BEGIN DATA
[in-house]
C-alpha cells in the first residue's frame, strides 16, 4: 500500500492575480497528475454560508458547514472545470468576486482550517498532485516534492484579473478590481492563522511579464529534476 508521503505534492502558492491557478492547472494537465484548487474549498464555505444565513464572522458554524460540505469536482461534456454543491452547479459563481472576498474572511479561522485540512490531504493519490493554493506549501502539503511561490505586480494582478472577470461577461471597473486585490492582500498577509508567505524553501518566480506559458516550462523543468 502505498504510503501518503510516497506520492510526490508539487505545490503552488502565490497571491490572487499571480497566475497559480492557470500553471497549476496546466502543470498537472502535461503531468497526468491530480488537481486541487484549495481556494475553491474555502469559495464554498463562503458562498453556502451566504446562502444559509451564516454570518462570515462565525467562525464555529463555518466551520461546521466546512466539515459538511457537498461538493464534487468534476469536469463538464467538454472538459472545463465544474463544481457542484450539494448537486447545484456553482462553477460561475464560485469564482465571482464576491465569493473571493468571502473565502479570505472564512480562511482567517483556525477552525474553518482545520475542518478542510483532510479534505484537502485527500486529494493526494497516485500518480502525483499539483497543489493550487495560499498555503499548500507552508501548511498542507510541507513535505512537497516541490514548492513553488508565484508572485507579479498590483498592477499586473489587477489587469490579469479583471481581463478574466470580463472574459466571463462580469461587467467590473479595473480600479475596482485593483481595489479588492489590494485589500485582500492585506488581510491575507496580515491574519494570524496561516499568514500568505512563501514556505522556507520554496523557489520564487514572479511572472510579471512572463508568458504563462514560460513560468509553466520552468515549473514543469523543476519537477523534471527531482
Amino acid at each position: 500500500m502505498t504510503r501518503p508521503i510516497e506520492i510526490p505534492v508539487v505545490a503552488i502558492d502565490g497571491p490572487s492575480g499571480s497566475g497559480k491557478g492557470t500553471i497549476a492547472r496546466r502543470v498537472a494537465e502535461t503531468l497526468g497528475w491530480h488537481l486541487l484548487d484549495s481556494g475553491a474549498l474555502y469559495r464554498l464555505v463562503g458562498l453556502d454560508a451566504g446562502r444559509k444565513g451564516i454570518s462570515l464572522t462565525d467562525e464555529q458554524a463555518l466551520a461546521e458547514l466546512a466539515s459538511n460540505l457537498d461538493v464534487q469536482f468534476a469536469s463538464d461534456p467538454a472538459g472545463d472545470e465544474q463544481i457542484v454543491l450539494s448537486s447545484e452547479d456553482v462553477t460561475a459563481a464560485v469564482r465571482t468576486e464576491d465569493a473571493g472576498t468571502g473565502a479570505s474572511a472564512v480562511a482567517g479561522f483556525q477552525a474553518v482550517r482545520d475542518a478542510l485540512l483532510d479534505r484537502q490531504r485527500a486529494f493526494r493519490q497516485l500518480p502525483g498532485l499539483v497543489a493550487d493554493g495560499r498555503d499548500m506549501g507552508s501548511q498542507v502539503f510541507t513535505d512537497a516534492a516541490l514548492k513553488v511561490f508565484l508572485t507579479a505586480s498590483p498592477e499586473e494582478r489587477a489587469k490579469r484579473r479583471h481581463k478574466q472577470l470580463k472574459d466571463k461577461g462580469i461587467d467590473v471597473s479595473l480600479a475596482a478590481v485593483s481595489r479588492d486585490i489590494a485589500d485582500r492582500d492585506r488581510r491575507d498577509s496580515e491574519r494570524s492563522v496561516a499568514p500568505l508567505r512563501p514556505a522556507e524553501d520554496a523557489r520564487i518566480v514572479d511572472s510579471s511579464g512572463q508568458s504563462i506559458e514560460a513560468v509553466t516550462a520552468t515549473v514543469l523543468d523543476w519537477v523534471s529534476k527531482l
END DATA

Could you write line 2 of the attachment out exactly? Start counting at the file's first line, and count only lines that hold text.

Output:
C-alpha cells in the first residue's frame, strides 16, 4: 500500500492575480497528475454560508458547514472545470468576486482550517498532485516534492484579473478590481492563522511579464529534476 508521503505534492502558492491557478492547472494537465484548487474549498464555505444565513464572522458554524460540505469536482461534456454543491452547479459563481472576498474572511479561522485540512490531504493519490493554493506549501502539503511561490505586480494582478472577470461577461471597473486585490492582500498577509508567505524553501518566480506559458516550462523543468 502505498504510503501518503510516497506520492510526490508539487505545490503552488502565490497571491490572487499571480497566475497559480492557470500553471497549476496546466502543470498537472502535461503531468497526468491530480488537481486541487484549495481556494475553491474555502469559495464554498463562503458562498453556502451566504446562502444559509451564516454570518462570515462565525467562525464555529463555518466551520461546521466546512466539515459538511457537498461538493464534487468534476469536469463538464467538454472538459472545463465544474463544481457542484450539494448537486447545484456553482462553477460561475464560485469564482465571482464576491465569493473571493468571502473565502479570505472564512480562511482567517483556525477552525474553518482545520475542518478542510483532510479534505484537502485527500486529494493526494497516485500518480502525483499539483497543489493550487495560499498555503499548500507552508501548511498542507510541507513535505512537497516541490514548492513553488508565484508572485507579479498590483498592477499586473489587477489587469490579469479583471481581463478574466470580463472574459466571463462580469461587467467590473479595473480600479475596482485593483481595489479588492489590494485589500485582500492585506488581510491575507496580515491574519494570524496561516499568514500568505512563501514556505522556507520554496523557489520564487514572479511572472510579471512572463508568458504563462514560460513560468509553466520552468515549473514543469523543476519537477523534471527531482